Earning respect

Do you find it hard to respect someone when that someone doesn’t give you respect? Respect is not a given, it’s something we must constantly work at. It needs to be earned by each of us.

We’re taught as children to respect others, but others need to respect us too. It must work both ways. Respect is based on a mutual understanding of other people’s values and practices within the framework of our cultures.

Being informed about someone’s culture allows us to be respectful of that person. We need to know enough about other people’s values and practices to understand why those values are so important and why we must respect their practices, faith and beliefs.

It’s particularly difficult in families and communities, because often those who practice don’t always tolerate those who don’t. Society has become diverse and we have become more divided on faith, but we must continue to show tolerance.

Tolerance allows us to ignore the values and practices of others, but allows us to live along-side those who continue to believe and practice their values, even if we choose not to practice. It’s easier for someone who doesn’t practice, to tolerate and respect someone who does, more than someone who practices, to tolerate and respect someone who doesn’t.

My own thought is that we should respect other people, regardless of culture and beliefs.  Asking how someone is, or showing your interested is all that it takes to show someone you’re respect them.

Sadly, if that is the case, what has respect got to do with culture?

18 Apr, 2012

8 thoughts on “Earning respect

  1. It’s always a very hard thing to earn someone’s respect if they don’t show you the same courtesy.

    I grew up in a world where my parents expected us to respect them, but they treated us very badly at times and we had to just accept it.

    This has made it very hard for me to respect others without a major effort on their part. I’m trying to learn how to change that, but it has taken quite a bit of time for this to improve.

    I’m hoping that things will change in the very near future.

    1. I totally agree with you one hundred per cent. I believe you’re right, although from my experience culture does get in the way and shouldn’t.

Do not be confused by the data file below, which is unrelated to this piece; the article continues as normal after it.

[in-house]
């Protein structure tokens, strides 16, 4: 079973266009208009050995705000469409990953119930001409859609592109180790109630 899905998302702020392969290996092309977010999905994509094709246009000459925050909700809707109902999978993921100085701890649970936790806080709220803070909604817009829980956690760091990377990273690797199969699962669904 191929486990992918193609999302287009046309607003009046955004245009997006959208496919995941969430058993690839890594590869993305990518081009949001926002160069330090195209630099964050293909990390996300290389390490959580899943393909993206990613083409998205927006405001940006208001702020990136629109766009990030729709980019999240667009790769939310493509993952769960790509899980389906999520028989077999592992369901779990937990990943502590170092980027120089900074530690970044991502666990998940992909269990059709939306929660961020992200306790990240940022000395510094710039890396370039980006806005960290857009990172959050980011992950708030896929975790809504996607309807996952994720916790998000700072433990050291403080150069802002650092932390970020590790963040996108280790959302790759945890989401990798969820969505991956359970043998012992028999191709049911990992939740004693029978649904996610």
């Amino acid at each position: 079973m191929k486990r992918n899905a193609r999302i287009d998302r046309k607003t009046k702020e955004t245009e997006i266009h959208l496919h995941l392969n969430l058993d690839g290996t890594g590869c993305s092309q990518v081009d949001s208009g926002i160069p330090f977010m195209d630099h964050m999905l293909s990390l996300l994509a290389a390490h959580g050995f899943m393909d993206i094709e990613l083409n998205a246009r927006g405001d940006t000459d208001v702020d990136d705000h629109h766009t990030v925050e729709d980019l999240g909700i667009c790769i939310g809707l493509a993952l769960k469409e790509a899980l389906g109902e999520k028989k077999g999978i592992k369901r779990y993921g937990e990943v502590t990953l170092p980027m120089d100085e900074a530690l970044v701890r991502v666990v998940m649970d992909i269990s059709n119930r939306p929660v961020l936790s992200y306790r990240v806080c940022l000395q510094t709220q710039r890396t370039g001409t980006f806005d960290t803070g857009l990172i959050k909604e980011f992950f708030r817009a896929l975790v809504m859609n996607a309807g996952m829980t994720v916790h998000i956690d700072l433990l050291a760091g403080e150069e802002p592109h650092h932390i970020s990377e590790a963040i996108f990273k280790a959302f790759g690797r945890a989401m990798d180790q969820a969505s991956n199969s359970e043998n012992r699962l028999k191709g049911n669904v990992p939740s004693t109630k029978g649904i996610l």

2. I think both you and Bill are right. Respect shouldn’t depend on culture… but unfortunately it often does.

    Certain cultures are very biased towards males and women are often second class citizens never receiving the respect they are due.

    Respect is earned and should depend on being a good person.

    1. I agree. I have seen first hand, how culture plays its part.

      I believe there is no harm anyone holding on to their beliefs, but those beliefs should incorporate how we treat and respect other people. The problem is that religion and its traditions don’t change and never will… they are slightly antiquated.

      We have to change the way we perceive our cultures, so that we incorporate other values too; respect being one of them. Women are treated differently within the different cultures and that needs to change.

  3. My daughters ex-boyfriend won’t give anybody respect because no one will respect him; but I feel you have to earn respect and should give respect first before knowing if that person deserves respect. He was a rude person and did things that didn’t earn respect.

    I grew up taught that I should respect people. I don’t feel I got any respect when I was growing up. My feelings definitely weren’t respected.

    1. I agree that we have to earn the respect as others have to earn respect too.

      Like you I also was taught to respect other people, but to me it’s a two way street. When we are respectful of others usually others are respectful back.

      You and I are around the same age Lisa. Back then when we were growing up our feelings definitely weren’t respected. That much I know to be true.

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